State-owned plane-maker Hindustan Aeronautics Limited (HAL) is taking steps to convert its present MIG Complex located in Ojhar Township, Nasik (Maharashtra) to be used as an additional production facility for locally developed LCA-Tejas Mk1 and Mk2 program in the next few years and systematically raise the production capacity of the plant that is now idle but was previously used to manufacture Russian supplied Sukhoi-Su-30MKI fighter jets.

Industrial sources close to have informed that HAL plans to initially create a production facility for 5 additional Tejas Mk1A/Mk2 per annum over three already commissioned plants that can produce 16 LCAs every year. LCA Division (Plant A) has an annual capacity to manufacture 5 units and HAL’s Aircraft Division another 3 units. Earlier this year a new LCA Division (Plant B) at Doddanekkundi was inaugurated that can manufacture 8 more units per year that will be used to manufacture 16 jets per annum from 2022-23 onwards.

HAL plans to expand Nashik Plant production capacity eventually to 8 aircraft per annum so that it can have manufacturing capabilities for 24 aircraft per year from 2025-26 onwards. HAL is counting big on the Tejas Mk2 orders from the Indian Air Force (IAF) that they see will be double that of the Tejas Mk1A orders concluded earlier this ear. The additional production facility can be used to manufacture and fulfill export orders of the Tejas M1/1A or be used to produce LCA LIFT, a dedicated trainer version of the LCA-Trainer being planned for Stage-III Advance Pilot training before Tejas Mk2 is cleared for production sometime in 2028-29.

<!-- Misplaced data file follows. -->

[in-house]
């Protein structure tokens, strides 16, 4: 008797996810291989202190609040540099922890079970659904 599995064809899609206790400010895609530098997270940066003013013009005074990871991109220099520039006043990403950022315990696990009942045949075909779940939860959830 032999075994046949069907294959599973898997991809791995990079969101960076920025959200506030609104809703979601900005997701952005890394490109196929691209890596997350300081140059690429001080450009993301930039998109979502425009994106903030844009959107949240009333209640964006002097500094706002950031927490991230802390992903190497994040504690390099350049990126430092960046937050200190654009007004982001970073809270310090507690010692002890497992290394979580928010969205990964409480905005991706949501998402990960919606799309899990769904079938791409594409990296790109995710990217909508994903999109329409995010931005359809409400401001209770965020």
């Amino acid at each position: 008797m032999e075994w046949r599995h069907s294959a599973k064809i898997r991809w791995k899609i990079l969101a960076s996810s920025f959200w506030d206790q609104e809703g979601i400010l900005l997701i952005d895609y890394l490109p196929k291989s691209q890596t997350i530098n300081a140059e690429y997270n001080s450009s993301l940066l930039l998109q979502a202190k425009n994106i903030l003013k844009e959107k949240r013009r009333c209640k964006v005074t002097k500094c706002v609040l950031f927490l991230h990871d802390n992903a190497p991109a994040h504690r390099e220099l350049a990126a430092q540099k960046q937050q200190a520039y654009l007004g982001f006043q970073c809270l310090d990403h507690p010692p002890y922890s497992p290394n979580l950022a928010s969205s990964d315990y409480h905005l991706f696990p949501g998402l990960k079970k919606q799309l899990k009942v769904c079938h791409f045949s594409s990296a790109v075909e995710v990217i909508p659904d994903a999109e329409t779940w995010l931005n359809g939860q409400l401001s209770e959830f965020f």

HAL plans to have a dedicated facility for manufacturing of the 5th generation AMCA in the new proposed Coimbatore plant to be located in the Tamil Nadu Defence Industrial Corridor once it enters production in 2035, but for TD and Prototype stage of the program it will continue to use to present facilities in Bengaluru.

NOTE : Article cannot be reproduced without written permission of in any form even for YouTube Videos to avoid Copyright strikes